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A Prairie Gal's Walk on Vancouver Island

Techygran enjoys sharing current information to help herself and others delight in fully creative and healthy, comfortable lives.

A piece the of E&N Railroad through the Comox Valley

A piece the of E&N Railroad through the Comox Valley

Walking Was Natural

I was a walker as a child and a youth. By myself, or with friends or family, I gamboled happily through the chunks of rural and small-city Saskatchewan where I grew up. Before I even started to school I have a recollection of walking with a little friend along the highway to the village near our farm. When a truckful of labourers pulled over to offer us a ride, I was aghast when Richard readied himself to jump on the truck and had to grab him and yell to them, "No thank you, we only have a few blocks to go." Blocks? On a highway? Well, I'd been a child walker/runaway on the suburban streets of Vancouver for a couple of years while my young parents looked into the future away from the farm. The point was that pedestrian children did not take rides from strangers.

So, while our farm was a wheat and grain operation, and I didn't have "chores" per se, I did engage in a lot of physical activity. I would be dispatched to pick up groceries on my bike (for which I put a chocolate bar on the tab with the other groceries) and I frequently walked down to the little river to swim, or over to a neighbour's place a couple of miles away. Sometimes I had to walk to school if we got up late and missed the schoolbus. And I walked, skipped, and did the pre-60s version of a jog, all over the farm. Often I walked around the school at recess with friends, or around the sportsground with best friends after school. Walked and talked.

I was thin and fit and I had confidence in my ability to do a lot of things, because if I just put one foot in front of the other, well, stuff got done.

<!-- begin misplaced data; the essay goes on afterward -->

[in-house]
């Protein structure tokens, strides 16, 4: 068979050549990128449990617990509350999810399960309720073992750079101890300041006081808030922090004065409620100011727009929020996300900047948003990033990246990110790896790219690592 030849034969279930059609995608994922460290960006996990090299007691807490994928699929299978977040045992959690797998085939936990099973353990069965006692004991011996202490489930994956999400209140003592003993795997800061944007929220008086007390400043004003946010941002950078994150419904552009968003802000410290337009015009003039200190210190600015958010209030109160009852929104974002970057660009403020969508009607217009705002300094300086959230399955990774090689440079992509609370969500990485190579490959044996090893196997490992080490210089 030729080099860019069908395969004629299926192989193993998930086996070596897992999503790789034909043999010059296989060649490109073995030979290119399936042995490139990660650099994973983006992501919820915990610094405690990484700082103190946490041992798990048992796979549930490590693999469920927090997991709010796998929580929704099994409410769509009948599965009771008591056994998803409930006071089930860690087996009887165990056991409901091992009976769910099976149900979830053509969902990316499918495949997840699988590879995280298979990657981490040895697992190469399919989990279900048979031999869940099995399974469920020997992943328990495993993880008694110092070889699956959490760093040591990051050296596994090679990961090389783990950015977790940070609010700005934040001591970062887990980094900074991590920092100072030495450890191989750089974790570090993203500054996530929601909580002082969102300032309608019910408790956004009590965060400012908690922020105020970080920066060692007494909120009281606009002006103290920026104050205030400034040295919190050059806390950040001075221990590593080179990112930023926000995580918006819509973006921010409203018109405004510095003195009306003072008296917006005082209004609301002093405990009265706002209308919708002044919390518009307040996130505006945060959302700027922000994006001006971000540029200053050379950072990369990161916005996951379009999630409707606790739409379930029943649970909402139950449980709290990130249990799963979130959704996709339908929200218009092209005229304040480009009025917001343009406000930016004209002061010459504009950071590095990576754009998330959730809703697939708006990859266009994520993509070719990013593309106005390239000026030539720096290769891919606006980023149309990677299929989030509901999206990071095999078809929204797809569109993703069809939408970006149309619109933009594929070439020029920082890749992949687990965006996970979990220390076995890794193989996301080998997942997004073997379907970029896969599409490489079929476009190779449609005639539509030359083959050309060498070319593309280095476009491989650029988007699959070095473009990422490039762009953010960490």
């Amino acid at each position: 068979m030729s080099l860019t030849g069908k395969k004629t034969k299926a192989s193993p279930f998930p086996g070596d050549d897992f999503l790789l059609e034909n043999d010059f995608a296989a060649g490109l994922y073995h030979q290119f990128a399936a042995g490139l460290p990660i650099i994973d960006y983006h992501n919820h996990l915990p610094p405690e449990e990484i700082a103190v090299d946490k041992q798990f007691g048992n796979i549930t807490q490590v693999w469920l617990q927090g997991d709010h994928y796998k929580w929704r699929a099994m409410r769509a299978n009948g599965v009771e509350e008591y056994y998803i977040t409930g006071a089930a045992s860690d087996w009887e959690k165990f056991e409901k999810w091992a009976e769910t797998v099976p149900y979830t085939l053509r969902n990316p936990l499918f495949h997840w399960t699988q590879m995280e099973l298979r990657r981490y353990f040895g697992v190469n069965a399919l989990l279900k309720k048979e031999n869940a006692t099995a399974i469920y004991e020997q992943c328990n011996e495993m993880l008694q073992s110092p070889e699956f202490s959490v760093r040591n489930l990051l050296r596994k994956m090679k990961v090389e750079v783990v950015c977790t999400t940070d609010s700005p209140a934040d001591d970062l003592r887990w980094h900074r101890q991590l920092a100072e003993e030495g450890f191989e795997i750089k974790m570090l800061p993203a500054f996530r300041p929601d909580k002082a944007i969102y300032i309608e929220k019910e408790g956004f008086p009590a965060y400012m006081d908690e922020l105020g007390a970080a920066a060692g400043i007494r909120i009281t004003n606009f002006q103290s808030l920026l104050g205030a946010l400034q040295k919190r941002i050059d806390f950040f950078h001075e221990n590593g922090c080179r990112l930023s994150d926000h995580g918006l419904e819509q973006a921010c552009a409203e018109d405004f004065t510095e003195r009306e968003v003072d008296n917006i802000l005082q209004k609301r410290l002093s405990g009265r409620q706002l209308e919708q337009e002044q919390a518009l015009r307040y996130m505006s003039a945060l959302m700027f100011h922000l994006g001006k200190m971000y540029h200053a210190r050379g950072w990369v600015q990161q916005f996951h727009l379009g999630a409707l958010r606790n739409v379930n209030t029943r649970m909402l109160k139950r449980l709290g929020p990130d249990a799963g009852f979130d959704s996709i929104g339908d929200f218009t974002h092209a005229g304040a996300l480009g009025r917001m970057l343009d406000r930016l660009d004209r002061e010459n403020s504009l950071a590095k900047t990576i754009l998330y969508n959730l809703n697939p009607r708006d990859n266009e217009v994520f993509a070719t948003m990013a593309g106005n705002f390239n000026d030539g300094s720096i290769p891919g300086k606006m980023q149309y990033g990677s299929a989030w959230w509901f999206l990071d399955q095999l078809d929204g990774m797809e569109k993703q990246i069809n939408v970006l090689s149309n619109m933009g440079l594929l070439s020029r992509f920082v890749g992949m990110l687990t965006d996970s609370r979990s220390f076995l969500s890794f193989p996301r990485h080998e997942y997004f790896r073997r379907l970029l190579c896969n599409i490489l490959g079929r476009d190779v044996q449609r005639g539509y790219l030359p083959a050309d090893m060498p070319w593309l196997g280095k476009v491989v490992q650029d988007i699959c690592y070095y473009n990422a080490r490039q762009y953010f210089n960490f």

I Stopped Walking. I Got Fat. I Got Old.

I went away to College. I met a lovely man who walked because he didn't own a car. We walked for miles through the rain in our courtship, through the early part of our marriage and taking turns carrying our first child.

Then we got jobs that required a vehicle. We lived out of the city. We walked less.

When at some point my husband took up hiking and running and the odd half-marathon, our younger son remarked, "Dad, you're the Half-Marathon Man"-- a wordplay on the movie "Marathon Man" starring Dustin Hoffman, but a comment which repeated today doesn't elicit a chuckle because younger folks don't know what I'm talking about.

I walked less.

And less and less and less.

Let's Go For A Walk (Shock)

So, yesterday when I announced that I would like us to walk to town, my husband looked confused and rather shocked.

He is always up for any sort of connubial physical activity. His love language is, of course, physical activity together. I, on the other hand, prefer sitting at my computer in the kitchen facing the garden so that I can swoop outside at intervals to bring in a bucket of berries or whatever might be needed for a meal.